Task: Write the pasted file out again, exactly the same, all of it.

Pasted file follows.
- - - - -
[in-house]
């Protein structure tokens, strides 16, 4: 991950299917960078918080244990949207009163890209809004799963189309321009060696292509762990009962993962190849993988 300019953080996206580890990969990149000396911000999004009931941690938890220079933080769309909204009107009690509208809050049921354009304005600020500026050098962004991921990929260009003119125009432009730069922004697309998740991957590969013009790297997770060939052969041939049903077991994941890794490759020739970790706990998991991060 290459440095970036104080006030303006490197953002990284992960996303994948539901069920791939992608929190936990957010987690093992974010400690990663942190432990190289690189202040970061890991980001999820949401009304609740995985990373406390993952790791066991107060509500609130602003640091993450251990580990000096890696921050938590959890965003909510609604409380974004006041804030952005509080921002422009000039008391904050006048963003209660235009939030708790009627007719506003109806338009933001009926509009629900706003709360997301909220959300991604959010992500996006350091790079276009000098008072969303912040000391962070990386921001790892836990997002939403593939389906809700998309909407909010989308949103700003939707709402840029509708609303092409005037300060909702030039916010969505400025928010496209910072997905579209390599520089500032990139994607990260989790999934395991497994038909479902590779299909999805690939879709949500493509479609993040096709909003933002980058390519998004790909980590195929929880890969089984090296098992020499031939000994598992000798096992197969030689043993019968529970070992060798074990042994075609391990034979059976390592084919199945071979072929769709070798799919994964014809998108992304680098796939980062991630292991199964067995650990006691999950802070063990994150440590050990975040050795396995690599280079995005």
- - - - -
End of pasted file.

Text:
[in-house]
């Protein structure tokens, strides 16, 4: 991950299917960078918080244990949207009163890209809004799963189309321009060696292509762990009962993962190849993988 300019953080996206580890990969990149000396911000999004009931941690938890220079933080769309909204009107009690509208809050049921354009304005600020500026050098962004991921990929260009003119125009432009730069922004697309998740991957590969013009790297997770060939052969041939049903077991994941890794490759020739970790706990998991991060 290459440095970036104080006030303006490197953002990284992960996303994948539901069920791939992608929190936990957010987690093992974010400690990663942190432990190289690189202040970061890991980001999820949401009304609740995985990373406390993952790791066991107060509500609130602003640091993450251990580990000096890696921050938590959890965003909510609604409380974004006041804030952005509080921002422009000039008391904050006048963003209660235009939030708790009627007719506003109806338009933001009926509009629900706003709360997301909220959300991604959010992500996006350091790079276009000098008072969303912040000391962070990386921001790892836990997002939403593939389906809700998309909407909010989308949103700003939707709402840029509708609303092409005037300060909702030039916010969505400025928010496209910072997905579209390599520089500032990139994607990260989790999934395991497994038909479902590779299909999805690939879709949500493509479609993040096709909003933002980058390519998004790909980590195929929880890969089984090296098992020499031939000994598992000798096992197969030689043993019968529970070992060798074990042994075609391990034979059976390592084919199945071979072929769709070798799919994964014809998108992304680098796939980062991630292991199964067995650990006691999950802070063990994150440590050990975040050795396995690599280079995005």